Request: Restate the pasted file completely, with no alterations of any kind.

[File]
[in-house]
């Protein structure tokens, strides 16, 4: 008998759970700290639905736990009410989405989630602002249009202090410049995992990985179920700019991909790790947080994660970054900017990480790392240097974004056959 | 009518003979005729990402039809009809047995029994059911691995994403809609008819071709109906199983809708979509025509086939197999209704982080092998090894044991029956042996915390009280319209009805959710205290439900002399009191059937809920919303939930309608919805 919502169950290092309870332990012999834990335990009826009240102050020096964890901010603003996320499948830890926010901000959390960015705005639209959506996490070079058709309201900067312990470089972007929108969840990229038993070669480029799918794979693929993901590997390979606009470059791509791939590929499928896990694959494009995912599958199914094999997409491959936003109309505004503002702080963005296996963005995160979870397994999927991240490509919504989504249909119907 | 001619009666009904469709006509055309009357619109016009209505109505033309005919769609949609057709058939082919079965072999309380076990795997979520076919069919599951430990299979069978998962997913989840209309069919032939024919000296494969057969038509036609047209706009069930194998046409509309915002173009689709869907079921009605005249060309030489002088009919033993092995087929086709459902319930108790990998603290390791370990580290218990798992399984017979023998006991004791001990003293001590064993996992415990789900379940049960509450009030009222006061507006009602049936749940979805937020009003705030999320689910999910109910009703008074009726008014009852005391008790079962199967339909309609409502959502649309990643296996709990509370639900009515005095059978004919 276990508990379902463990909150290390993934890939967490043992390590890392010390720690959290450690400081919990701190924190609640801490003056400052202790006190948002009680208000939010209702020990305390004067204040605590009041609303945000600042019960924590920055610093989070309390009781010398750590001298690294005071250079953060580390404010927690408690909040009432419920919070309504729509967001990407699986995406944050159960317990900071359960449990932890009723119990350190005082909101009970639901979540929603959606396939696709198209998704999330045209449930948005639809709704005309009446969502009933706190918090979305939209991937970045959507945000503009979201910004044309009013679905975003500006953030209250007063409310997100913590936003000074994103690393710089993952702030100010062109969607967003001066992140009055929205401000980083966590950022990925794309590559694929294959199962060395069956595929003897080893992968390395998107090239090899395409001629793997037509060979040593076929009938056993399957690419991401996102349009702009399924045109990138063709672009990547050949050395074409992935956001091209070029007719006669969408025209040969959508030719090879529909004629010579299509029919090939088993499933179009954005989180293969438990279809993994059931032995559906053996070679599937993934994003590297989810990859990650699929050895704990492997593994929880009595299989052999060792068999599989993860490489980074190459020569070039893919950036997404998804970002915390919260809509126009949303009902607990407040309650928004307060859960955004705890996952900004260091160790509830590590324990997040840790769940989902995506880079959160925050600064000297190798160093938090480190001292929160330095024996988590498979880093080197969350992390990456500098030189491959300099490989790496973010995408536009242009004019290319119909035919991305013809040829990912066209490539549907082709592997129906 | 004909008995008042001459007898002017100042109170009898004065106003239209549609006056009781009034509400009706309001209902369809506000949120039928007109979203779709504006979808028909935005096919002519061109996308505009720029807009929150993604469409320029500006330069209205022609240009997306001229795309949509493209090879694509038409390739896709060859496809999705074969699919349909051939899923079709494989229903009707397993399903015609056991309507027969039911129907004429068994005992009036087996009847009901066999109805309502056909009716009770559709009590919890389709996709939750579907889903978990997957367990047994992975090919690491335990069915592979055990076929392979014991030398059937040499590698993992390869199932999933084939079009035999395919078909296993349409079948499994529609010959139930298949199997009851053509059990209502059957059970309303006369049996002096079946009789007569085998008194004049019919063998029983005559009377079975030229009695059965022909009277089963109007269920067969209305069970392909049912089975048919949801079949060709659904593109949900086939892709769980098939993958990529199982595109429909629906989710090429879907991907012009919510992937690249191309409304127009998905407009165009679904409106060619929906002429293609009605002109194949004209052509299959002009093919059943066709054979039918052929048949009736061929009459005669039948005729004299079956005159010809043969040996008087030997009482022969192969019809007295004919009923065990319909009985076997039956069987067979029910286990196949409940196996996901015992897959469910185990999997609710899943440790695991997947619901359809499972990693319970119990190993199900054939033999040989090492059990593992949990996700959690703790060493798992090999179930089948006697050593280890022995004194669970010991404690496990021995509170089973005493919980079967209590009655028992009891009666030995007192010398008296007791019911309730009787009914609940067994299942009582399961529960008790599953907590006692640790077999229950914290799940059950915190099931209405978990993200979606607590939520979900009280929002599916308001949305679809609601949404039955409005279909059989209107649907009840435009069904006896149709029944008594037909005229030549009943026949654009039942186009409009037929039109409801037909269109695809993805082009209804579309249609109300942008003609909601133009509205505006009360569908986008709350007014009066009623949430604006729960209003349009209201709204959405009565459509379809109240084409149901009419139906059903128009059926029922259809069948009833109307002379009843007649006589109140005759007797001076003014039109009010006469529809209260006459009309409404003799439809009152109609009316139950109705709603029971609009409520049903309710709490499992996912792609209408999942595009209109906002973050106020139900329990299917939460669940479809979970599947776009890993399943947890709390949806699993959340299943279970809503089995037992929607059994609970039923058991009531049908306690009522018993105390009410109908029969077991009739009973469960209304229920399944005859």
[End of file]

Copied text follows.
[in-house]
């Protein structure tokens, strides 16, 4: 008998759970700290639905736990009410989405989630602002249009202090410049995992990985179920700019991909790790947080994660970054900017990480790392240097974004056959 | 009518003979005729990402039809009809047995029994059911691995994403809609008819071709109906199983809708979509025509086939197999209704982080092998090894044991029956042996915390009280319209009805959710205290439900002399009191059937809920919303939930309608919805 919502169950290092309870332990012999834990335990009826009240102050020096964890901010603003996320499948830890926010901000959390960015705005639209959506996490070079058709309201900067312990470089972007929108969840990229038993070669480029799918794979693929993901590997390979606009470059791509791939590929499928896990694959494009995912599958199914094999997409491959936003109309505004503002702080963005296996963005995160979870397994999927991240490509919504989504249909119907 | 001619009666009904469709006509055309009357619109016009209505109505033309005919769609949609057709058939082919079965072999309380076990795997979520076919069919599951430990299979069978998962997913989840209309069919032939024919000296494969057969038509036609047209706009069930194998046409509309915002173009689709869907079921009605005249060309030489002088009919033993092995087929086709459902319930108790990998603290390791370990580290218990798992399984017979023998006991004791001990003293001590064993996992415990789900379940049960509450009030009222006061507006009602049936749940979805937020009003705030999320689910999910109910009703008074009726008014009852005391008790079962199967339909309609409502959502649309990643296996709990509370639900009515005095059978004919 276990508990379902463990909150290390993934890939967490043992390590890392010390720690959290450690400081919990701190924190609640801490003056400052202790006190948002009680208000939010209702020990305390004067204040605590009041609303945000600042019960924590920055610093989070309390009781010398750590001298690294005071250079953060580390404010927690408690909040009432419920919070309504729509967001990407699986995406944050159960317990900071359960449990932890009723119990350190005082909101009970639901979540929603959606396939696709198209998704999330045209449930948005639809709704005309009446969502009933706190918090979305939209991937970045959507945000503009979201910004044309009013679905975003500006953030209250007063409310997100913590936003000074994103690393710089993952702030100010062109969607967003001066992140009055929205401000980083966590950022990925794309590559694929294959199962060395069956595929003897080893992968390395998107090239090899395409001629793997037509060979040593076929009938056993399957690419991401996102349009702009399924045109990138063709672009990547050949050395074409992935956001091209070029007719006669969408025209040969959508030719090879529909004629010579299509029919090939088993499933179009954005989180293969438990279809993994059931032995559906053996070679599937993934994003590297989810990859990650699929050895704990492997593994929880009595299989052999060792068999599989993860490489980074190459020569070039893919950036997404998804970002915390919260809509126009949303009902607990407040309650928004307060859960955004705890996952900004260091160790509830590590324990997040840790769940989902995506880079959160925050600064000297190798160093938090480190001292929160330095024996988590498979880093080197969350992390990456500098030189491959300099490989790496973010995408536009242009004019290319119909035919991305013809040829990912066209490539549907082709592997129906 | 004909008995008042001459007898002017100042109170009898004065106003239209549609006056009781009034509400009706309001209902369809506000949120039928007109979203779709504006979808028909935005096919002519061109996308505009720029807009929150993604469409320029500006330069209205022609240009997306001229795309949509493209090879694509038409390739896709060859496809999705074969699919349909051939899923079709494989229903009707397993399903015609056991309507027969039911129907004429068994005992009036087996009847009901066999109805309502056909009716009770559709009590919890389709996709939750579907889903978990997957367990047994992975090919690491335990069915592979055990076929392979014991030398059937040499590698993992390869199932999933084939079009035999395919078909296993349409079948499994529609010959139930298949199997009851053509059990209502059957059970309303006369049996002096079946009789007569085998008194004049019919063998029983005559009377079975030229009695059965022909009277089963109007269920067969209305069970392909049912089975048919949801079949060709659904593109949900086939892709769980098939993958990529199982595109429909629906989710090429879907991907012009919510992937690249191309409304127009998905407009165009679904409106060619929906002429293609009605002109194949004209052509299959002009093919059943066709054979039918052929048949009736061929009459005669039948005729004299079956005159010809043969040996008087030997009482022969192969019809007295004919009923065990319909009985076997039956069987067979029910286990196949409940196996996901015992897959469910185990999997609710899943440790695991997947619901359809499972990693319970119990190993199900054939033999040989090492059990593992949990996700959690703790060493798992090999179930089948006697050593280890022995004194669970010991404690496990021995509170089973005493919980079967209590009655028992009891009666030995007192010398008296007791019911309730009787009914609940067994299942009582399961529960008790599953907590006692640790077999229950914290799940059950915190099931209405978990993200979606607590939520979900009280929002599916308001949305679809609601949404039955409005279909059989209107649907009840435009069904006896149709029944008594037909005229030549009943026949654009039942186009409009037929039109409801037909269109695809993805082009209804579309249609109300942008003609909601133009509205505006009360569908986008709350007014009066009623949430604006729960209003349009209201709204959405009565459509379809109240084409149901009419139906059903128009059926029922259809069948009833109307002379009843007649006589109140005759007797001076003014039109009010006469529809209260006459009309409404003799439809009152109609009316139950109705709603029971609009409520049903309710709490499992996912792609209408999942595009209109906002973050106020139900329990299917939460669940479809979970599947776009890993399943947890709390949806699993959340299943279970809503089995037992929607059994609970039923058991009531049908306690009522018993105390009410109908029969077991009739009973469960209304229920399944005859």